The Luckiest Lady owes its genesis to The Lord of Scoundrels. I read the book late in the previous century and thought to myself, Hmm, what if, after a pretty horrendous childhood, instead of turning into Lord of Scoundrels, a man turned into The Ideal Gentleman instead? Two sides of the same coin, right?
Lord of Scoundrels is high on my list of all-time favorite romance novels, and I adore Dain. I’m also a believer in the wonder of stories that begin with what ifs. So I was incredibly eager to read this book. But my first reaction was disappointment. I understood the hero’s motivation, I found the hero fascinating, but I didn’t like him very much until I was well into the book. No doubt my response was due in part to the enthusiasm with which I embraced Thomas’s Fitzhugh trilogy. If I say that I’ve read it three times already and fully expect to read it again, you will have some idea of how much I love that series. It was a tough act to follow. But when I reread The Luckiest Lady in London, I discovered that my response to Wrenworth in a sense mirrored Louisa’s, and maybe I was reacting just as Thomas planned for her readers to react.
At any rate, by the second reading, I was able to appreciate Wrenworth more fully as a character who is a maelstrom of emotions that he devotes his considerable will to controlling. His fascination with Louisa renders him vulnerable to her and threatens his control. Small wonder that his fear of her is equal to his desire for her. It is rare to see a hero and heroine who mirror one another’s complexities to the degree that Wrenworth and Louisa do. She is as intelligent and self-controlled as he is, and she recognizes and accepts her passionate nature. And by “passionate” here, certainly I include her desire for Wrenworth, but I also include other things that matter to her. The scenes between these two are sometimes witty and amusing and sometimes darkly sensual, but they are always credible and riveting because Thomas makes the reader believe in these two characters and who they are separately and together.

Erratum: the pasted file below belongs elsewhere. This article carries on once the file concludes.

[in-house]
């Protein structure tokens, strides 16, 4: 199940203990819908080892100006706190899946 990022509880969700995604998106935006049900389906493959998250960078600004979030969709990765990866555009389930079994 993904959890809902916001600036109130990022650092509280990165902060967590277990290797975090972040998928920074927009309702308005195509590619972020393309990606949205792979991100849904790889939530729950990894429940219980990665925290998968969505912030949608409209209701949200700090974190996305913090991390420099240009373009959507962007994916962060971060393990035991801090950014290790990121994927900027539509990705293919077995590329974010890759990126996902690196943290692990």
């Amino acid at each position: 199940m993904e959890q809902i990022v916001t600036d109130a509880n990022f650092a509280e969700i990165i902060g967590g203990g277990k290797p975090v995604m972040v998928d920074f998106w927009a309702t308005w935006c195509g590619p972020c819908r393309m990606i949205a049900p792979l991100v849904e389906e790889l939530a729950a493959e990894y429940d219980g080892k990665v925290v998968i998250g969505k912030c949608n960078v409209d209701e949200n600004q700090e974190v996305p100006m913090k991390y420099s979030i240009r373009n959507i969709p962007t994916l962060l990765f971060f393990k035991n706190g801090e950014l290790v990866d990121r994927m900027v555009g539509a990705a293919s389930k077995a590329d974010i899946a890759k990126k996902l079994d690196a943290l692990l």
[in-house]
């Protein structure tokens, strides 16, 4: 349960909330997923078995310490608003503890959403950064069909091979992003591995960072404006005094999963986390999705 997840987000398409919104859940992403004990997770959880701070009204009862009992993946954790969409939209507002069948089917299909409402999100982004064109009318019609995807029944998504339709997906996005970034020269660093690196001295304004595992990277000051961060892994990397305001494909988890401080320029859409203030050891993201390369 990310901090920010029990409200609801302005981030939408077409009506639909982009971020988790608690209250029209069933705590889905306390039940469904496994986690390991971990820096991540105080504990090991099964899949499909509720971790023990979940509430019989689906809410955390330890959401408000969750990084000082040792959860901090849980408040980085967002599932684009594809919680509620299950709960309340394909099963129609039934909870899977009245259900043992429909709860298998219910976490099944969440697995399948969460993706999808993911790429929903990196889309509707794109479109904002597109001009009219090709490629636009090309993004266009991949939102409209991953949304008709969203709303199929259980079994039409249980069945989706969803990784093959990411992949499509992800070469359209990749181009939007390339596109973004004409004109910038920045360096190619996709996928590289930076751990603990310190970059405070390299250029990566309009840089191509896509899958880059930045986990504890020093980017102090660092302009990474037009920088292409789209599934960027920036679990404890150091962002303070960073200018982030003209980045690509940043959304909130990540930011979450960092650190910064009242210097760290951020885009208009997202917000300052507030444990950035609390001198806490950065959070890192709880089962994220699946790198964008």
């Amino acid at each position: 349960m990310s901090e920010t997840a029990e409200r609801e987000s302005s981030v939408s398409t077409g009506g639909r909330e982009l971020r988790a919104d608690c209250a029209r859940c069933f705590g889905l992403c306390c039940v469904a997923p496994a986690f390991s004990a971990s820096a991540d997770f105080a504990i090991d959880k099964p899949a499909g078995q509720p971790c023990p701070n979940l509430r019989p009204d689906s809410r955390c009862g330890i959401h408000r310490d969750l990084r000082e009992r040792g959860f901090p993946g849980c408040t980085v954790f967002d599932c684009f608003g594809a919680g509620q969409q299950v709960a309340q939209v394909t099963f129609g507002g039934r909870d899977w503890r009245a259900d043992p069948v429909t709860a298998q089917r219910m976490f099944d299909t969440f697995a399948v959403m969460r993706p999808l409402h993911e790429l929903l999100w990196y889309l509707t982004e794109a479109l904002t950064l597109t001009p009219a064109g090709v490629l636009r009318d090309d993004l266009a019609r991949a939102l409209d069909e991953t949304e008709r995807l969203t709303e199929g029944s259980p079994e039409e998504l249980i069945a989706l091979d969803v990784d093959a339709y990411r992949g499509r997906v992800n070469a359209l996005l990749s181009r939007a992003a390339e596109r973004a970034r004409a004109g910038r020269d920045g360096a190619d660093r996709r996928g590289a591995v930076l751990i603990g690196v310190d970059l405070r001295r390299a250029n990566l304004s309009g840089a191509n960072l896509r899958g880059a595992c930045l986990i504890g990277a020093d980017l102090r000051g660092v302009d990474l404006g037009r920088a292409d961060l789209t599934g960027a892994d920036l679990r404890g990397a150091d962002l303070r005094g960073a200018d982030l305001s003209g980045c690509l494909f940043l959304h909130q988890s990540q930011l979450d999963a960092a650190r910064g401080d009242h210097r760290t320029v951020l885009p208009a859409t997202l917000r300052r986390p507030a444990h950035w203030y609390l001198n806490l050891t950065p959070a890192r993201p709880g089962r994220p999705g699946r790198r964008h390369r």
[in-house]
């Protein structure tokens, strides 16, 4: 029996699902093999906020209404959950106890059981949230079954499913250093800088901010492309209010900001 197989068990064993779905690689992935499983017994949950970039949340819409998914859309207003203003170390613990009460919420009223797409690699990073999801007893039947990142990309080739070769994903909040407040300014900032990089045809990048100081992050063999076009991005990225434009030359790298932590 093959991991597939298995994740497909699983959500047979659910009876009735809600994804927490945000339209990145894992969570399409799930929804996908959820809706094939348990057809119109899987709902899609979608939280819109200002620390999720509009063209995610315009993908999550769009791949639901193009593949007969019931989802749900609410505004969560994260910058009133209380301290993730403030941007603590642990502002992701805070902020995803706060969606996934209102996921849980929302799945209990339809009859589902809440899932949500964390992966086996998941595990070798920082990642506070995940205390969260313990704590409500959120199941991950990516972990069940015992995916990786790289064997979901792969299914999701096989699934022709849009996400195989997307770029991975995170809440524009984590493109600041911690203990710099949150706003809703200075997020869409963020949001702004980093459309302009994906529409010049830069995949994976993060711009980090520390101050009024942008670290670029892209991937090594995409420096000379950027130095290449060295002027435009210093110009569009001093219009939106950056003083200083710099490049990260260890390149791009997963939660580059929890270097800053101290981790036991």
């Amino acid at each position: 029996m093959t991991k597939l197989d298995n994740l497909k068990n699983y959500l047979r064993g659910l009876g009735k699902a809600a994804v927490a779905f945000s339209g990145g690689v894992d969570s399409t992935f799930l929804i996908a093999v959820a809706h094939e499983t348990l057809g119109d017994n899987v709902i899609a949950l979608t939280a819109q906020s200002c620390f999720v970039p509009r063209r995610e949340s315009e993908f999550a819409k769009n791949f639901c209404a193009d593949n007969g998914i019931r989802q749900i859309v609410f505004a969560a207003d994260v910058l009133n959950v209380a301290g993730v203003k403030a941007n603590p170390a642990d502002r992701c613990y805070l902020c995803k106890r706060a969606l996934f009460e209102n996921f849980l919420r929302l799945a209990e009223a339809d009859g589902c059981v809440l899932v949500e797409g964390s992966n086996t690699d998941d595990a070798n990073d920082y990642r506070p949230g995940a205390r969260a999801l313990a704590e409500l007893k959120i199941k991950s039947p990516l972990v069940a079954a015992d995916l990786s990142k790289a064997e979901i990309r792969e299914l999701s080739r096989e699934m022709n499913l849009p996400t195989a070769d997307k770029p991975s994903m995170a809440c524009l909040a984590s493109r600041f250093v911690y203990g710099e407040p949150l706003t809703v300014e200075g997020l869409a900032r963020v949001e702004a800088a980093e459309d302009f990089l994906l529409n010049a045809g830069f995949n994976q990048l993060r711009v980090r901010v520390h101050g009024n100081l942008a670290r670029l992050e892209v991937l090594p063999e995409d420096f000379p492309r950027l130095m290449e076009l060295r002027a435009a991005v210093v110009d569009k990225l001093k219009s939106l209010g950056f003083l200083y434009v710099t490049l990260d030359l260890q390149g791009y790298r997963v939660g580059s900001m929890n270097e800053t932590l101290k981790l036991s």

Another thing at which Thomas excels is her ability to capture the power of that first moment of attraction so that the reader experiences it on an almost visceral level. These are Louisa’s thoughts on meeting Wrenworth:
It was difficult to draw breath. Her heart palpitated in both pleasure and panic. And she flushed furiously, too much heat pulsing through her veins for her to control or disguise.
A heartbeat later, however, she was cold. She could not say how she knew it, Lord Wrenworth having been nothing but flawlessly courteous. All the same, she was suddenly dead certain that on the inside, he found her patently ridiculous, perhaps even laughable.
I hope the quotations I have included are sufficient to show you Thomas’s masterful command of prose. Her ability to use words that have the depth and flavor and richness of a glass of truly excellent wine is always one of the joys of reading—and rereading—her books. If you too value beautiful prose, intelligent and complex characters, and a story that will engage your heart and your mind, I highly recommend The Luckiest Lady in London. And if this should be your first Sherry Thomas book, I envy you the delight of a backlist that stands with the best in the romance genre.